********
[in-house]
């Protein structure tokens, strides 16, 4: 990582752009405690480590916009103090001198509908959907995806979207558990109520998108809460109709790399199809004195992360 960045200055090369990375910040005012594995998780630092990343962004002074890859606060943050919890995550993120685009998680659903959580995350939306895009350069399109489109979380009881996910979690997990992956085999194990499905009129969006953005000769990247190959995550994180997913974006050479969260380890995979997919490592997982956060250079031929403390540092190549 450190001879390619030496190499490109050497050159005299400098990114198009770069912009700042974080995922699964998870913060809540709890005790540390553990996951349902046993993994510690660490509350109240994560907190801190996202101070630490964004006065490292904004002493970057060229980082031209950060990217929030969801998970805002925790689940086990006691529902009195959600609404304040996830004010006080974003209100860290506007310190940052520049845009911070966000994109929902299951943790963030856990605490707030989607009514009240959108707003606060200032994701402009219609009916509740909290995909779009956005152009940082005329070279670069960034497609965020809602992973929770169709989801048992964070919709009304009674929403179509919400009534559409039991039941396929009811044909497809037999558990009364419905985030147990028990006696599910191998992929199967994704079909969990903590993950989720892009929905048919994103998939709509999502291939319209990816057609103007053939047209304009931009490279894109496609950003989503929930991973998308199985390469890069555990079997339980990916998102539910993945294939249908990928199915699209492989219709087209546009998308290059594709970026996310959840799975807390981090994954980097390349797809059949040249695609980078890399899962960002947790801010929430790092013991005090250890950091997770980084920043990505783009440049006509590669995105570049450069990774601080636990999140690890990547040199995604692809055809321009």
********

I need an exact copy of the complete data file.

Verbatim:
[in-house]
């Protein structure tokens, strides 16, 4: 990582752009405690480590916009103090001198509908959907995806979207558990109520998108809460109709790399199809004195992360 960045200055090369990375910040005012594995998780630092990343962004002074890859606060943050919890995550993120685009998680659903959580995350939306895009350069399109489109979380009881996910979690997990992956085999194990499905009129969006953005000769990247190959995550994180997913974006050479969260380890995979997919490592997982956060250079031929403390540092190549 450190001879390619030496190499490109050497050159005299400098990114198009770069912009700042974080995922699964998870913060809540709890005790540390553990996951349902046993993994510690660490509350109240994560907190801190996202101070630490964004006065490292904004002493970057060229980082031209950060990217929030969801998970805002925790689940086990006691529902009195959600609404304040996830004010006080974003209100860290506007310190940052520049845009911070966000994109929902299951943790963030856990605490707030989607009514009240959108707003606060200032994701402009219609009916509740909290995909779009956005152009940082005329070279670069960034497609965020809602992973929770169709989801048992964070919709009304009674929403179509919400009534559409039991039941396929009811044909497809037999558990009364419905985030147990028990006696599910191998992929199967994704079909969990903590993950989720892009929905048919994103998939709509999502291939319209990816057609103007053939047209304009931009490279894109496609950003989503929930991973998308199985390469890069555990079997339980990916998102539910993945294939249908990928199915699209492989219709087209546009998308290059594709970026996310959840799975807390981090994954980097390349797809059949040249695609980078890399899962960002947790801010929430790092013991005090250890950091997770980084920043990505783009440049006509590669995105570049450069990774601080636990999140690890990547040199995604692809055809321009």